Queensland and New South Wales already have
laws that stop the wearing of club colours in public and gang members
associating with each other.
Those laws have been credited with curtailing
the activities of gangs, driving members overseas or interstate where
the laws are not as tough.
Assistant Commissioner Glenn Frame said it was
the reason Tasmania had seen an influx of bikies.
Time to fight back: police
Police estimate there are now 259 gang members
in Tasmania but he said the time had come for Tasmania Police to fight
"Certainly other states have introduced
significant legislation around the wearing of colours and of consorting
with motorcycle gang members," he said.
"We can be seen as a safe haven if we don't
introduce similar legislation."
"We've seen the introduction of a couple of
extra clubs, we've seen an expansion of a number of them to different
areas of the state and what we're seeing is a real concern for us that
they're growing in Tasmania and that's not good for people in Tasmania.
"We've seen the Bandidos, we're concerned about
other gangs moving to Tasmania and we've had the Rebels here and they
continue to increase.
"A number of these people have been convicted
of serious criminal offences including drug trafficking and Tasmanian
society deserves protection from these type of people."
The non-consorting orders will apply in both
public places and behind closed doors, but there will be exemptions for
But unlike other states, the ban on club
colours will only apply to clubs specifically designated by the
The Assistant Commissioner said the
"displacement" of outlaw gangs from other states into Tasmania was a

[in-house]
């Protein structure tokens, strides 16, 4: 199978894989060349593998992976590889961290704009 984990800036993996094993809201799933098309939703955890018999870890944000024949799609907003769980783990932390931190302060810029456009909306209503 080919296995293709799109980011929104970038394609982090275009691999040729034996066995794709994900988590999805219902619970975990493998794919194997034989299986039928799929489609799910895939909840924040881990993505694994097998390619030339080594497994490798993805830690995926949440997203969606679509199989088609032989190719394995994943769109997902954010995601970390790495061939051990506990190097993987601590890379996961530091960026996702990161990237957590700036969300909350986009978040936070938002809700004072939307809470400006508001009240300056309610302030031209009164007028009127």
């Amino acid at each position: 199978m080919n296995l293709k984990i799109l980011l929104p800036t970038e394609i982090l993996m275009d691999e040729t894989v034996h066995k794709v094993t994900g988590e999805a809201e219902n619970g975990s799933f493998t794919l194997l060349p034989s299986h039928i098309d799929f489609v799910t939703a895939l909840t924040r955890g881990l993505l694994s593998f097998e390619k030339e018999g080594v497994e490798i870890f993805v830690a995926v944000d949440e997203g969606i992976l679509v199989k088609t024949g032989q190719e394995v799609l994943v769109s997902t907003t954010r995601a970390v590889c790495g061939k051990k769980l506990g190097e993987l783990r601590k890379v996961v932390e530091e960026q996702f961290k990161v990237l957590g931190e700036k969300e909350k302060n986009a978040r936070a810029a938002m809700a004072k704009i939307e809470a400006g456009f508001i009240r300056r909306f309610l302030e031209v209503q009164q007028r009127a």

'Violation of human rights'
The measures have labelled "absolutely
unnecessary and very, very concerning" by the Australian Lawyers
Tasmanian president Fabiano Cangelosi believes
they are a violation of human rights.
"That kind of thing is absolutely uncalled for,
it is a fundamental violation of people's rights and it shouldn't be
tolerated here," he said.
"The fact that bad ideas have been put into
effect elsewhere doesn't mean we should have the same experience in
"The experience of other states is that where
the power is given to the police the police tend to abuse that power.
"So we have stories of for instance in
Queensland members of motorcycle clubs being charged with associating
with each other in the foyer of court buildings."
He does not believe the crackdown is justified.
"The evidence doesn't seem to be that
motorcycle clubs are using their organisational hierarchy in Tasmania to
facilitate the commission of crime, there doesn't appear to be any
evidence of that," he said.
"So far nothing has been demonstrated in any
way that shows that motorcycle clubs are setting up in Tasmania because
it is easier to commit crime here.
"It isn't a matter of whether members of
motorcycle clubs are doing the wrong thing, it's a matter of
"Why should people lie down and have their
rights taken away from them? People should be treated the same whether
they are members of a motorcycle club as whether they are not members of
a motorcycle club."
Tasmanian police have had some success in using
existing licensing laws to target individual clubhouses, such as the
Rebels Tasmanian headquarters in North Hobart.
The exterior of that clubhouse is no longer
plastered with the club's colours and logos — although the confederate
flag still flies within the compound and the fortifications have stayed.
Bikies have argued that there is no evidence
that they are running any criminal operations in Tasmania and that the
handful of drug arrests police have made over the past five years
involving those linked to the club would be percentage wise the same as
other clubs such as football clubs.